USC dedicates rock garden in hopes of easing pain of racism against Japanese-American students in 1940s

In a corner of the University of Southern California’s campus, just feet from busy Jefferson Boulevard, is an exquisite rock garden.

The design by landscape architect Calvin Abe allows for a moment of peace away from the busy campus. The garden also offers peace to the families of more than 100 students forced out of USC during World War II.  

In 1942, President Franklin D. Roosevelt signed executive order 9066, sending more than 120,000 people of Japanese ancestry into internment camps. 

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Friday, USC officially dedicated the garden to the families of those Nissei or first-generation Japanese-American students. 

The moment brought tears to Lauren Sodetani’s eyes. Her grandfather, James Sasaki, attended USC’s School of Dentistry. But after the war, he earned his degree at the University of Missouri. 

Sasaki never lost his affection for USC and she, her sister, her uncle and other family members graduated USC.  But it’s she who took it upon herself to find any information about her grandfather’s time at USC. She found nothing, despite evidence in a photo of him in front of Gakusei Kai, the house where Japanese American students lived.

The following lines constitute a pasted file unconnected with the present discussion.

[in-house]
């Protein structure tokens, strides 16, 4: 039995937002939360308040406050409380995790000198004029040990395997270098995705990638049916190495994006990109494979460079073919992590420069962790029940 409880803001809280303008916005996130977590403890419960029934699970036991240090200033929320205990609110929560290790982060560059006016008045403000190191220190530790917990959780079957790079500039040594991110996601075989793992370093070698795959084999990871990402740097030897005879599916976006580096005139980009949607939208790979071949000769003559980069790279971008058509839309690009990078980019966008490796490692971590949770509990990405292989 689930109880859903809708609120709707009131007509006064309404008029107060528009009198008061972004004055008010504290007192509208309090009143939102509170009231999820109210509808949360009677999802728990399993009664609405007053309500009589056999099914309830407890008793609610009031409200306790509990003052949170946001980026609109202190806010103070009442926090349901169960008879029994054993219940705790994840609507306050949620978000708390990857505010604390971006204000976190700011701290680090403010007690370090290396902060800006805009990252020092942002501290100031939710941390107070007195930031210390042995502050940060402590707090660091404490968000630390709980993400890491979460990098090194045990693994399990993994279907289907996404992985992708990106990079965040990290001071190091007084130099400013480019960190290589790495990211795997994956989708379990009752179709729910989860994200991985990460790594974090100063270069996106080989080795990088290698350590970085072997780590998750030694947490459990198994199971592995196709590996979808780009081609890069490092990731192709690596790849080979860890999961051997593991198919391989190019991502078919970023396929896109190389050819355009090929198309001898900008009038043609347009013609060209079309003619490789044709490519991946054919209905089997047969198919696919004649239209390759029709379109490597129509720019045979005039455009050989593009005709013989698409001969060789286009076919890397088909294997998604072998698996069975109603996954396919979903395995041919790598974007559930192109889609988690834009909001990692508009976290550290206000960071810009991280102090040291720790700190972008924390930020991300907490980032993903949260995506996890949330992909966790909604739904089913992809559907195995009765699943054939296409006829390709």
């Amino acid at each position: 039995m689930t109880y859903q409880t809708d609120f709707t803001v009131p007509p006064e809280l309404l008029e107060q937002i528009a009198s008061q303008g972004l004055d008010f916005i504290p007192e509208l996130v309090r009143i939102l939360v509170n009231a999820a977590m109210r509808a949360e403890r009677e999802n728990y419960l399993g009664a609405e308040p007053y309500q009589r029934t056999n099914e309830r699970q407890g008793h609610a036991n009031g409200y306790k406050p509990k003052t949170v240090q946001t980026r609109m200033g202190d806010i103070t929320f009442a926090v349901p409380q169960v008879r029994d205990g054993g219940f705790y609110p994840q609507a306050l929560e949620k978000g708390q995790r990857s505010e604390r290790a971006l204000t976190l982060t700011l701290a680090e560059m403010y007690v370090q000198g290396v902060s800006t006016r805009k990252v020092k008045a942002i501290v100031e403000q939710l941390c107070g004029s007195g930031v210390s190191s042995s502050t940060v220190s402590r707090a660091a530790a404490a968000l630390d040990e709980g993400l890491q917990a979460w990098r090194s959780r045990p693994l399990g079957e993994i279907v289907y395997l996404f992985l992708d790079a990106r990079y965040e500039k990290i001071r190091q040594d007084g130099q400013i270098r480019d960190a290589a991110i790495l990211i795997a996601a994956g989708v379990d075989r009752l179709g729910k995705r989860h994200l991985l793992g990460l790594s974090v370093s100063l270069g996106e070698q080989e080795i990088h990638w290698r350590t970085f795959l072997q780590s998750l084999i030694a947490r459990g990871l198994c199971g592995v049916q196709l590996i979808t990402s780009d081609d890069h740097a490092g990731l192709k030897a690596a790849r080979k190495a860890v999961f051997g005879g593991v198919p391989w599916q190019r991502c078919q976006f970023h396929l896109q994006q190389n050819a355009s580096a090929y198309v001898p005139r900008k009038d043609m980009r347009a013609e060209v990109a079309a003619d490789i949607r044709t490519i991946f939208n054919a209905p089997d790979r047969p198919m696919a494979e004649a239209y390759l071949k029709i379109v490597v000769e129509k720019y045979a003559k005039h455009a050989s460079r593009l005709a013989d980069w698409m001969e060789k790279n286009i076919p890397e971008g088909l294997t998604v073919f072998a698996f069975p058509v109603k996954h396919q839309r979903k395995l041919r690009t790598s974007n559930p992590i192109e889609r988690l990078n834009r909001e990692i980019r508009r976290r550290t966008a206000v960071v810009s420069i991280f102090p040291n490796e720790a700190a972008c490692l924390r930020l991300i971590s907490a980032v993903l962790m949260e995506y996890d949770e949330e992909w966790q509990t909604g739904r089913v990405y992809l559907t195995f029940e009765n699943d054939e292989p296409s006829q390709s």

USC President Carol Folt addressed the racism of that time to invited guests of the dedication, 

"The USC Nisei students were barred from returning to USC and they were denied their own transcripts which kept them from transferring credits to other universities and this is a mark of shame on an institution," Folt said.

Carolyn Sugiyama Classen sat in the audience with a framed black and white photo of her father, Francis Sueo Sugiyama.  

She said he didn’t want to talk much about his time at USC, but he never lost his bitterness and prevented his attorney daughter from trying to right the wrong that her father suffered. Friday night, a little resolution; President Folt will grant honorary degrees posthumously to the Japanese Americans forced out of the university in 1942. 

That includes, people like Henry Kondo. He left USC and joined his family in an internment camp in Gila, Arizona. When able he enlisted and joined the renowned 442nd Regimental Combat Team, but died in battle before he could return to the US and finish his degree. 

His great-niece Kristen Hayashi is Collections Manager of the Japanese American National Museum.  In the archives, letters that Henry wrote to his family, including one that stated his mission to prove that he was 200% American.  

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